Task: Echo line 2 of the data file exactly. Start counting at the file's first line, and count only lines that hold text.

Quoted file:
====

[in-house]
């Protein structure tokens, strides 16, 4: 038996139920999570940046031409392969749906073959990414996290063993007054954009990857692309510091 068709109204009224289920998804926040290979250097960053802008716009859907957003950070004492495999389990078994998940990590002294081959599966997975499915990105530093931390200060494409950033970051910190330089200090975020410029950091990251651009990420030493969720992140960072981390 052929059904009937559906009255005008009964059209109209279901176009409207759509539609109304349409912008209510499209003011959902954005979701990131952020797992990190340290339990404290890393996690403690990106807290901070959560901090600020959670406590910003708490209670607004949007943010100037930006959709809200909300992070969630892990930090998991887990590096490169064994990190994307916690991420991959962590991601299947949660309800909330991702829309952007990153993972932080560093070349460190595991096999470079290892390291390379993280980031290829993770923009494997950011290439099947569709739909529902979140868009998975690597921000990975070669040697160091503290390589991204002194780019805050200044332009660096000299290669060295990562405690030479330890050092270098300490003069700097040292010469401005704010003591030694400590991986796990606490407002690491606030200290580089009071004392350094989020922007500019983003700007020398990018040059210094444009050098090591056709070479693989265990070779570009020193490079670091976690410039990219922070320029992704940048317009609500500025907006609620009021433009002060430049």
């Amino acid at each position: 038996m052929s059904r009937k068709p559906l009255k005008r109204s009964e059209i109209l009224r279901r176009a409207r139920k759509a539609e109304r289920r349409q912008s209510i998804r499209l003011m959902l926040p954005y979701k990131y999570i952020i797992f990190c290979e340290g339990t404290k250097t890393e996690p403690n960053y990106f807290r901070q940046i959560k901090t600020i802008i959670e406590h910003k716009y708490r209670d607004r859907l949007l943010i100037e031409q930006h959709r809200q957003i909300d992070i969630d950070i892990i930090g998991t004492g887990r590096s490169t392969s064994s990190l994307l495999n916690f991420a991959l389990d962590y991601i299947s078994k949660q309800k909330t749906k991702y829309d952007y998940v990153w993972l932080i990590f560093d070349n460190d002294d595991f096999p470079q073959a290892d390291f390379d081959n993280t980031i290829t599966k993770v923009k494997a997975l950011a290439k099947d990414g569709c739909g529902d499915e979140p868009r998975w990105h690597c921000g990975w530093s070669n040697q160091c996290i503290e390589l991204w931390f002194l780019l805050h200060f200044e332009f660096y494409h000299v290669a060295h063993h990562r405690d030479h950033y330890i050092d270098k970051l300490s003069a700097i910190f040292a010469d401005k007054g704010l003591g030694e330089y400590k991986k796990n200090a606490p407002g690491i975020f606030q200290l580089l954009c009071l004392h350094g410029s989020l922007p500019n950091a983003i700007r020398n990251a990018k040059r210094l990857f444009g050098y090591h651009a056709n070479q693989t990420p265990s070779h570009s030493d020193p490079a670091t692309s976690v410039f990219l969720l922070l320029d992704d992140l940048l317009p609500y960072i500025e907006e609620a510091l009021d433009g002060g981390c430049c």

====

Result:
């Protein structure tokens, strides 16, 4: 038996139920999570940046031409392969749906073959990414996290063993007054954009990857692309510091 068709109204009224289920998804926040290979250097960053802008716009859907957003950070004492495999389990078994998940990590002294081959599966997975499915990105530093931390200060494409950033970051910190330089200090975020410029950091990251651009990420030493969720992140960072981390 052929059904009937559906009255005008009964059209109209279901176009409207759509539609109304349409912008209510499209003011959902954005979701990131952020797992990190340290339990404290890393996690403690990106807290901070959560901090600020959670406590910003708490209670607004949007943010100037930006959709809200909300992070969630892990930090998991887990590096490169064994990190994307916690991420991959962590991601299947949660309800909330991702829309952007990153993972932080560093070349460190595991096999470079290892390291390379993280980031290829993770923009494997950011290439099947569709739909529902979140868009998975690597921000990975070669040697160091503290390589991204002194780019805050200044332009660096000299290669060295990562405690030479330890050092270098300490003069700097040292010469401005704010003591030694400590991986796990606490407002690491606030200290580089009071004392350094989020922007500019983003700007020398990018040059210094444009050098090591056709070479693989265990070779570009020193490079670091976690410039990219922070320029992704940048317009609500500025907006609620009021433009002060430049």